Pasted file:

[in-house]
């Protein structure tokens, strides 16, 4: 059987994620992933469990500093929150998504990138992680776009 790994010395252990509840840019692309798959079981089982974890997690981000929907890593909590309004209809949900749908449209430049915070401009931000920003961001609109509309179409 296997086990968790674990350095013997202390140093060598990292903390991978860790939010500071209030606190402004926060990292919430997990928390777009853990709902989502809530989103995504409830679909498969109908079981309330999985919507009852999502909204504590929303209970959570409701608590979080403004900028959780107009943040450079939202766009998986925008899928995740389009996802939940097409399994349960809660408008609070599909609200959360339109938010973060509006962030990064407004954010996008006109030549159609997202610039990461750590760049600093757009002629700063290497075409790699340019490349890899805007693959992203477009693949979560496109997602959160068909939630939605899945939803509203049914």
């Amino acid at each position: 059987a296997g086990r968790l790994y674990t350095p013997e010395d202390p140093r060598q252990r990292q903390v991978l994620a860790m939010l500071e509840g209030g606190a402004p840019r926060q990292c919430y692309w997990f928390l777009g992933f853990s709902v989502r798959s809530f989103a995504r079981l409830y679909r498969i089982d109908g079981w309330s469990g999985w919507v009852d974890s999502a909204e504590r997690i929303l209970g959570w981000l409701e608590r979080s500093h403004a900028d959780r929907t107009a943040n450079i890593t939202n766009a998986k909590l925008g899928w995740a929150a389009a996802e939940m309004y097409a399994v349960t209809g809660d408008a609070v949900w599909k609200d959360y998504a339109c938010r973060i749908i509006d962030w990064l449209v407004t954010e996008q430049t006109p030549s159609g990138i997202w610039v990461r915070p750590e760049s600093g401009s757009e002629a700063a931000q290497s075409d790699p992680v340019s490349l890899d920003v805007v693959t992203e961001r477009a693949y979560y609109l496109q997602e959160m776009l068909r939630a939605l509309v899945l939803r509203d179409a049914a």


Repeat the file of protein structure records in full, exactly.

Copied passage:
[in-house]
């Protein structure tokens, strides 16, 4: 059987994620992933469990500093929150998504990138992680776009 790994010395252990509840840019692309798959079981089982974890997690981000929907890593909590309004209809949900749908449209430049915070401009931000920003961001609109509309179409 296997086990968790674990350095013997202390140093060598990292903390991978860790939010500071209030606190402004926060990292919430997990928390777009853990709902989502809530989103995504409830679909498969109908079981309330999985919507009852999502909204504590929303209970959570409701608590979080403004900028959780107009943040450079939202766009998986925008899928995740389009996802939940097409399994349960809660408008609070599909609200959360339109938010973060509006962030990064407004954010996008006109030549159609997202610039990461750590760049600093757009002629700063290497075409790699340019490349890899805007693959992203477009693949979560496109997602959160068909939630939605899945939803509203049914």
């Amino acid at each position: 059987a296997g086990r968790l790994y674990t350095p013997e010395d202390p140093r060598q252990r990292q903390v991978l994620a860790m939010l500071e509840g209030g606190a402004p840019r926060q990292c919430y692309w997990f928390l777009g992933f853990s709902v989502r798959s809530f989103a995504r079981l409830y679909r498969i089982d109908g079981w309330s469990g999985w919507v009852d974890s999502a909204e504590r997690i929303l209970g959570w981000l409701e608590r979080s500093h403004a900028d959780r929907t107009a943040n450079i890593t939202n766009a998986k909590l925008g899928w995740a929150a389009a996802e939940m309004y097409a399994v349960t209809g809660d408008a609070v949900w599909k609200d959360y998504a339109c938010r973060i749908i509006d962030w990064l449209v407004t954010e996008q430049t006109p030549s159609g990138i997202w610039v990461r915070p750590e760049s600093g401009s757009e002629a700063a931000q290497s075409d790699p992680v340019s490349l890899d920003v805007v693959t992203e961001r477009a693949y979560y609109l496109q997602e959160m776009l068909r939630a939605l509309v899945l939803r509203d179409a049914a």